Romanian is the language spoken by the majority of the indigenous population; however this is not reflected clearly by its status as “official language”. The status of the “official language” in the Republic of Moldova is critical to national cultural policy development.
Two years before the collapse of the USSR, the Supreme Soviet of the Moldovan Soviet Socialist Republic passed three language laws: Law on the Official Language, Law on the Functioning of the Languages Spoken in the Republic, and Law on the Re-introduction of the Latin Script. These laws were followed by the government’s State Programme Ensuring the Functioning of Languages Spoken in the MSSR, designed to open the way for the Romanian language to become the main means of communication in all areas of society.
The Law on the Official Language assigned the Romanian (state) language the same status as Russian. However, no less than 20 of the 32 sections of the law make reference to the Russian language. As a result, Russian has remained the language used in official documents in all structures of the central and local public administration. In addition, the mother tongue of the native population is not yet “a language of inter-ethnic communication”.
The language laws introduced by the Soviet regime contained a non-scientific concept “the Moldovan language” (Moldovan is one of the numerous dialects of the Romanian language) that has not been corrected in the 1994 Constitution of the Republic of Moldova. Despite the amendments of the General Assembly of the Academy of Science and other linguistic local and international forums, the state authorities name the official language as “Moldovan”, while the schools, universities, mass-media, intellectuals and public administration use the term “Romanian language”.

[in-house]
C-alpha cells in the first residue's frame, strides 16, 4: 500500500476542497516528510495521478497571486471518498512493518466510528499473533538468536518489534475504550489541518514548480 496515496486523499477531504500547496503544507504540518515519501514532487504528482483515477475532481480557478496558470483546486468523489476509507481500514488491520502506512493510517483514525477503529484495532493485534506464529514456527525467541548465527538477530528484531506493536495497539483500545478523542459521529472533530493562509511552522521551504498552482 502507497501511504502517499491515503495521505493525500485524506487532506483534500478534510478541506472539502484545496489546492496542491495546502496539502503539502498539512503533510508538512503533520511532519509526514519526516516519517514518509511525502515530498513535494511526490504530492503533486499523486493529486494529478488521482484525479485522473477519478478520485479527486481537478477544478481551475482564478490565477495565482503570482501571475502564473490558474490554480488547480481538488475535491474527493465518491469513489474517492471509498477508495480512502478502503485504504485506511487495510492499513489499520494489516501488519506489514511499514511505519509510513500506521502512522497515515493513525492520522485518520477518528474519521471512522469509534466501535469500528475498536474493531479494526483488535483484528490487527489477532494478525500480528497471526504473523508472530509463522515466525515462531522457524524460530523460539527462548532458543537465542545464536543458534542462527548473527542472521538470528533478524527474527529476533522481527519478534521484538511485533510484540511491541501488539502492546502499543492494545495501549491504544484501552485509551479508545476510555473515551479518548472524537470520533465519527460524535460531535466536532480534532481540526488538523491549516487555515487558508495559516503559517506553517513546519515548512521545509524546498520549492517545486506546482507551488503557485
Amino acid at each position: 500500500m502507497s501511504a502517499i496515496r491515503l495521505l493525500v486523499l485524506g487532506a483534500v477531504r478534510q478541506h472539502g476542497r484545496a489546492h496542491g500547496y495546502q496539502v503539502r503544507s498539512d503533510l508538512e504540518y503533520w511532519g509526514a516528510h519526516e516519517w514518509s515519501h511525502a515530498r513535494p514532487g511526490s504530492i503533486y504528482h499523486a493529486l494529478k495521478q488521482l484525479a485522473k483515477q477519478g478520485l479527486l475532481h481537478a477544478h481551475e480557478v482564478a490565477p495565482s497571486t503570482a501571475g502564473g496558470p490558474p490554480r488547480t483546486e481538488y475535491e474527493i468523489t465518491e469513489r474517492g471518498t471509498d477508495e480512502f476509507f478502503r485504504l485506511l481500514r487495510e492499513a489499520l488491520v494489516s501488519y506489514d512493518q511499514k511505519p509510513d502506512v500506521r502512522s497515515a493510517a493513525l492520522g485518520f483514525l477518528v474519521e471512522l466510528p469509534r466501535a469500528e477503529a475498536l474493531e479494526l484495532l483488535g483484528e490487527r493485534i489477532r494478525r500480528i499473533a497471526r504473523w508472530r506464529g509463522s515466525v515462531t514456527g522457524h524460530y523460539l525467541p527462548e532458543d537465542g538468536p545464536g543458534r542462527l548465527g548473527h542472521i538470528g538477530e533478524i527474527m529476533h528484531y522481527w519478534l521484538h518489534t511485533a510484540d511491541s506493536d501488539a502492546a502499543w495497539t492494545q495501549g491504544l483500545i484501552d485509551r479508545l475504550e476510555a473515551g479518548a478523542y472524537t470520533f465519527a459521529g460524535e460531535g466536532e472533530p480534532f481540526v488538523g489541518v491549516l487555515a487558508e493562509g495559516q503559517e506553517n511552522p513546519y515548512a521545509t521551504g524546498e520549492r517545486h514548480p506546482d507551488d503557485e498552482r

All of these laws and state acts were adopted in 1989 when the Republic of Moldova was still part of the USSR and did not correspond to the radically changed circumstances in 1991, when Moldova declared its independence. Despite this, the legislation on language have not been edited or amended for 22 years. On 5 December 2013, the Constitutional Court examined two complaints concerning the interpretation of art. 13 of the Constitution, which were joined into a single file at the initiative of the Constitutional Court. As a consequence, the Constitutional Court decided that the text of the Declaration of Independence of the Republic of Moldova shall prevail the texts from the Constitution. Thus, the Romanian language is the state language of the Republic of Moldova, since it is the term stated in the Declaration of Independence of the country. The text of the decision brings the arguments: being the preamble to the Constitution, the Declaration of Independence of the Republic of Moldova is integral to the Constitution. In the case of divergence between the Declaration of Independence and the Constitution’s text, the primary text of the Declaration of Independence should prevail. The present decision is definitive and cannot be subjected to appeal.